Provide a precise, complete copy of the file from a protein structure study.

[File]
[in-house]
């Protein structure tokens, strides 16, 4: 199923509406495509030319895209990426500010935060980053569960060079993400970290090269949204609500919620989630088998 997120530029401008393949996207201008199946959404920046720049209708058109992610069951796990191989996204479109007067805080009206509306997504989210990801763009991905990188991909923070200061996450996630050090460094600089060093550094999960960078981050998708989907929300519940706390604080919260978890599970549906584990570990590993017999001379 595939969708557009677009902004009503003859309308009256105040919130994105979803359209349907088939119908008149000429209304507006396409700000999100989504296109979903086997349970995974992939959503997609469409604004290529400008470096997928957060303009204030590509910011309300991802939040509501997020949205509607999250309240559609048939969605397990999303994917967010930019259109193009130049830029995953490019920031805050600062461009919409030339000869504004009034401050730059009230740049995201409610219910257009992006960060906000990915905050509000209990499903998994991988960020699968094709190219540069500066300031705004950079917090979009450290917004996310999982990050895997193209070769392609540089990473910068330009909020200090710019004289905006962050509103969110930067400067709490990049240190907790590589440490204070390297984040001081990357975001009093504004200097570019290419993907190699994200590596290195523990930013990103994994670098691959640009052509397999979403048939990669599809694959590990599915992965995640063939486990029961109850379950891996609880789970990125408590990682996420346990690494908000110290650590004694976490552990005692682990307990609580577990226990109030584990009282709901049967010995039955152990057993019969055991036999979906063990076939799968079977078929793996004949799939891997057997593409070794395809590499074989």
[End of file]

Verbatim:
[in-house]
């Protein structure tokens, strides 16, 4: 199923509406495509030319895209990426500010935060980053569960060079993400970290090269949204609500919620989630088998 997120530029401008393949996207201008199946959404920046720049209708058109992610069951796990191989996204479109007067805080009206509306997504989210990801763009991905990188991909923070200061996450996630050090460094600089060093550094999960960078981050998708989907929300519940706390604080919260978890599970549906584990570990590993017999001379 595939969708557009677009902004009503003859309308009256105040919130994105979803359209349907088939119908008149000429209304507006396409700000999100989504296109979903086997349970995974992939959503997609469409604004290529400008470096997928957060303009204030590509910011309300991802939040509501997020949205509607999250309240559609048939969605397990999303994917967010930019259109193009130049830029995953490019920031805050600062461009919409030339000869504004009034401050730059009230740049995201409610219910257009992006960060906000990915905050509000209990499903998994991988960020699968094709190219540069500066300031705004950079917090979009450290917004996310999982990050895997193209070769392609540089990473910068330009909020200090710019004289905006962050509103969110930067400067709490990049240190907790590589440490204070390297984040001081990357975001009093504004200097570019290419993907190699994200590596290195523990930013990103994994670098691959640009052509397999979403048939990669599809694959590990599915992965995640063939486990029961109850379950891996609880789970990125408590990682996420346990690494908000110290650590004694976490552990005692682990307990609580577990226990109030584990009282709901049967010995039955152990057993019969055991036999979906063990076939799968079977078929793996004949799939891997057997593409070794395809590499074989």